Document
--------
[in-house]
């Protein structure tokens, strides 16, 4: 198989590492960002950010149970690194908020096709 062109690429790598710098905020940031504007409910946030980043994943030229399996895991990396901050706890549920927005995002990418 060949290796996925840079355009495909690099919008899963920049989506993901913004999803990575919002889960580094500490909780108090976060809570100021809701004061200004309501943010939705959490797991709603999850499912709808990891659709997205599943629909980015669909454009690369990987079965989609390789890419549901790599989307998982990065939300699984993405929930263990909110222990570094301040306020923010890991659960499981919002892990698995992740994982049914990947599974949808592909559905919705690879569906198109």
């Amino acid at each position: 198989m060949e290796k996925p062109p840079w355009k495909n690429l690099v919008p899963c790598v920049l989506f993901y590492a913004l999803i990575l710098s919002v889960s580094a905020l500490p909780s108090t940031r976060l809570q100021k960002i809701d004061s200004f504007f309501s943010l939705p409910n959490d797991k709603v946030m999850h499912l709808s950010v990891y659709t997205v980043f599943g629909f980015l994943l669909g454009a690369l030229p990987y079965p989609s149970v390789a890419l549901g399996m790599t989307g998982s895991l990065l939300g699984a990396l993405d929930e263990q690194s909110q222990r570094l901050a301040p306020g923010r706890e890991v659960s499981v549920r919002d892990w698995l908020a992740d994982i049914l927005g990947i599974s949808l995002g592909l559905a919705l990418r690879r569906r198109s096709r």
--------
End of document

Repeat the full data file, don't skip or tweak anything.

[in-house]
């Protein structure tokens, strides 16, 4: 198989590492960002950010149970690194908020096709 062109690429790598710098905020940031504007409910946030980043994943030229399996895991990396901050706890549920927005995002990418 060949290796996925840079355009495909690099919008899963920049989506993901913004999803990575919002889960580094500490909780108090976060809570100021809701004061200004309501943010939705959490797991709603999850499912709808990891659709997205599943629909980015669909454009690369990987079965989609390789890419549901790599989307998982990065939300699984993405929930263990909110222990570094301040306020923010890991659960499981919002892990698995992740994982049914990947599974949808592909559905919705690879569906198109």
């Amino acid at each position: 198989m060949e290796k996925p062109p840079w355009k495909n690429l690099v919008p899963c790598v920049l989506f993901y590492a913004l999803i990575l710098s919002v889960s580094a905020l500490p909780s108090t940031r976060l809570q100021k960002i809701d004061s200004f504007f309501s943010l939705p409910n959490d797991k709603v946030m999850h499912l709808s950010v990891y659709t997205v980043f599943g629909f980015l994943l669909g454009a690369l030229p990987y079965p989609s149970v390789a890419l549901g399996m790599t989307g998982s895991l990065l939300g699984a990396l993405d929930e263990q690194s909110q222990r570094l901050a301040p306020g923010r706890e890991v659960s499981v549920r919002d892990w698995l908020a992740d994982i049914l927005g990947i599974s949808l995002g592909l559905a919705l990418r690879r569906r198109s096709r």